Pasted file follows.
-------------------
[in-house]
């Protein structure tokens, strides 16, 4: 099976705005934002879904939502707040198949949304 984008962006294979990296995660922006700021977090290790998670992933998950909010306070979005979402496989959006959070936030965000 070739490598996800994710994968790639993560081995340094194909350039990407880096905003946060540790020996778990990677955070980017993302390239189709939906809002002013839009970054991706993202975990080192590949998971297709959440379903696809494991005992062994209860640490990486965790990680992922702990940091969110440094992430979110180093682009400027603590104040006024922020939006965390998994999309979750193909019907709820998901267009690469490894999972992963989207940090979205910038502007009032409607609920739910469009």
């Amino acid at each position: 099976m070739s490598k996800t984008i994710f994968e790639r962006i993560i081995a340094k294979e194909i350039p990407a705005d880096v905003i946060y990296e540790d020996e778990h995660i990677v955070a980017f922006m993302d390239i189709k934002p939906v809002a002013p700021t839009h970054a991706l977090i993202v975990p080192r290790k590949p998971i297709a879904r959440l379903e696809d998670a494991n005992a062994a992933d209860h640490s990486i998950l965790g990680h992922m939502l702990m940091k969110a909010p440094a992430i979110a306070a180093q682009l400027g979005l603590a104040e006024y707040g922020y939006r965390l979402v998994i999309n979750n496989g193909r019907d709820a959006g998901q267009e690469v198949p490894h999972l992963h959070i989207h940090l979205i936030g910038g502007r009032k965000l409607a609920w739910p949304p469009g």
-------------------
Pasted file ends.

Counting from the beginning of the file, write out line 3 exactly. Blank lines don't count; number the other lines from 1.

């Amino acid at each position: 099976m070739s490598k996800t984008i994710f994968e790639r962006i993560i081995a340094k294979e194909i350039p990407a705005d880096v905003i946060y990296e540790d020996e778990h995660i990677v955070a980017f922006m993302d390239i189709k934002p939906v809002a002013p700021t839009h970054a991706l977090i993202v975990p080192r290790k590949p998971i297709a879904r959440l379903e696809d998670a494991n005992a062994a992933d209860h640490s990486i998950l965790g990680h992922m939502l702990m940091k969110a909010p440094a992430i979110a306070a180093q682009l400027g979005l603590a104040e006024y707040g922020y939006r965390l979402v998994i999309n979750n496989g193909r019907d709820a959006g998901q267009e690469v198949p490894h999972l992963h959070i989207h940090l979205i936030g910038g502007r009032k965000l409607a609920w739910p949304p469009g």